Last edited: November 07, 2003

Uzbek Journalist Pleads Guilty to Being Gay / Network, August 12, 2003

By Ari Bendersky

SUMMARY: The admission of guilt by an openly gay Uzbek journalist who was charged with acts of homosexuality has human rights workers concerned that he may have been unduly coerced.

The admission of guilt by an openly gay Uzbek journalist who was charged with acts of homosexuality has human rights workers concerned that he may have been tortured and unduly coerced.

Ruslan Sharipov, 25, a longtime activist and independent journalist, pleaded guilty Friday to charges that he had sex with other men, including minors. Sharipov dismissed his lawyers from his closed-door trial in Tashkent, Uzbekistan, and said he would publicly beg for the forgiveness of Uzbek President Islam Karimov and other ranking officials, whom the journalist had openly criticized in past articles.

Sharipov told one of his recently dismissed lawyers that he was forced to reject legal advisement and profess his guilt out of fear for his safety and that of his mother, according to a report released by the Human Rights Watch (HRW) on Aug. 12.

Sharipov was taken into custody on May 26 under Article 120 of the Uzbek Criminal Code: having sex with another man. Currently, gay men have no protections under Uzbek law.

The young activist has never hidden his sexual orientation, but he had asserted that charges of sex with minors were fabricated and brought against him after he was already detained, according to Acacia Shields, the Central Asia researcher with HRW. Shields also said an HRW worker in Tashkent met with Sharipov in late May, when the journalist revealed that police had threatened to sodomize him with a bottle.

“These additional charges appear to be an attempt to play on prejudices about gay men and to discourage the international community from speaking out in defense of Sharipov,” said Elizabeth Andersen, HRW’s executive director. “This is not the time to be silent.”

Last week, Sharipov suddenly changed his story.

“The statements he [Sharipov] made on Aug. 8 are certainly grounds for concern,” Shields told the Network. “To do such an about-face, from denying the charges and arranging for lawyers to suddenly saying he’ll admit to all charges, ask for forgiveness from the president and dismiss his lawyers, certainly suggests coercion.”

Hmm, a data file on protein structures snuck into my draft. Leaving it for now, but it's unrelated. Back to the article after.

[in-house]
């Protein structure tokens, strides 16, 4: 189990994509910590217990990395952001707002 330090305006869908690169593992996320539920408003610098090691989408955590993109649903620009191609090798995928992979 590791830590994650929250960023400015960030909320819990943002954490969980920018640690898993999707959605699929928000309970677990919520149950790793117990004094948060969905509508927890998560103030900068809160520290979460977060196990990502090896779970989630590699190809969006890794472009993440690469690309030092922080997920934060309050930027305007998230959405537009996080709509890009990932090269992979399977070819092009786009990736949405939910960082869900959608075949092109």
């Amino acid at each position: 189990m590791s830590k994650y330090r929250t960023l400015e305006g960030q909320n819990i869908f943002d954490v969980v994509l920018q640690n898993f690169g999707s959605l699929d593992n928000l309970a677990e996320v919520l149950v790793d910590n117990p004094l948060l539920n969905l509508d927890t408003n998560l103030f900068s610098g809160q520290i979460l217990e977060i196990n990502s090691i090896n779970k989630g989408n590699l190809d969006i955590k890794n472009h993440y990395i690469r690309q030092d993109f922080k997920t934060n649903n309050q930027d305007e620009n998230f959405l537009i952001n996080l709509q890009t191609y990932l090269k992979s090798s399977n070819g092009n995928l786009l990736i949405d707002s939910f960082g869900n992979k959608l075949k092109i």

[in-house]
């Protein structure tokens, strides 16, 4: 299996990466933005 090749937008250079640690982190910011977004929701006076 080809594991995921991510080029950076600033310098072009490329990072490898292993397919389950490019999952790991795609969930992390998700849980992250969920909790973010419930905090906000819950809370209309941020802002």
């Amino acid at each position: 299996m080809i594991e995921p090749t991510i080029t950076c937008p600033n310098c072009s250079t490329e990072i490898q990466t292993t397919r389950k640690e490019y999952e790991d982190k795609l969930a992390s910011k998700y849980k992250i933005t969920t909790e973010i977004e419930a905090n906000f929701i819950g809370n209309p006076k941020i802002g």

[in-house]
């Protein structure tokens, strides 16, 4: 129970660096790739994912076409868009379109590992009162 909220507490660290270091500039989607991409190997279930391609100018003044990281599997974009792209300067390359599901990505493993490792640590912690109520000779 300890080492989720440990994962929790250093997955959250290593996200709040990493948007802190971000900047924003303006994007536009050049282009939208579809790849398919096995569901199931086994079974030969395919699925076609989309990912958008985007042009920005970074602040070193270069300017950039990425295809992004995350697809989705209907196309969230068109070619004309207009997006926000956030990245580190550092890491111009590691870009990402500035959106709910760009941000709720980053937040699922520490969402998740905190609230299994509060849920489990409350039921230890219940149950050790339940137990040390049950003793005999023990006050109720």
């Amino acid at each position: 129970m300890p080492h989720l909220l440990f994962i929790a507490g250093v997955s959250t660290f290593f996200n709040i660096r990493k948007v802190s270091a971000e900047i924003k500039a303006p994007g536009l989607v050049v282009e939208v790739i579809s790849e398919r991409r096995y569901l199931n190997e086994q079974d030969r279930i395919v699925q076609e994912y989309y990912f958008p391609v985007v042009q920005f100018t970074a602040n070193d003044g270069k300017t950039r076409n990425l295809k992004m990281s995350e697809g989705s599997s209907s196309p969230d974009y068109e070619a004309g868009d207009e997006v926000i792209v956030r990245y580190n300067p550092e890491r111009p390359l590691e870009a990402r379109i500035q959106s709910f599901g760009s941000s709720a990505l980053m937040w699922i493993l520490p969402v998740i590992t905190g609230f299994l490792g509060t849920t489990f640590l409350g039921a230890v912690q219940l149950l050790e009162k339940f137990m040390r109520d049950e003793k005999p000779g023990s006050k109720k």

Article 120 has been on the books since the Soviet era, perhaps going as far back as the Stalinist 1930s. It is defined as “consensual satisfaction of the sexual needs of one man with another man.” HRW has called for the immediate release of Sharipov and a complete retraction of this law, calling it highly discriminatory.

According to Amnesty International (AI), Sharipov’s case isn’t unique: Torture is widespread in Uzbekistan. In late 2002, the United Nations Special Rapporteur on Torture stated that coercion through pain is systematic in the country, according to an AI report from June.

“Members of the Uzbek human rights community fear that Ruslan Sharipov will be subjected to further ill treatment and torture in detention, both by law enforcement officials and by other prisoners, because of his outspoken criticisms of the authorities and also because he is openly gay,” the AI statement read. “Amnesty International is therefore concerned that a trial against him might not follow international standards of fair trial.”

If charged, Sharipov faces up to three years in prison under the antiquated law.

“In cases where police could charge a person under Article 120, they don’t generally go to trial. Police usually simply bribe gay men under the threat of charging them with this article,” Shields said. “We think this case has gone this far because Ruslan is a human rights activist, and the government of Uzbekistan is always looking for something or some area in which a dissident is vulnerable. They found it.”

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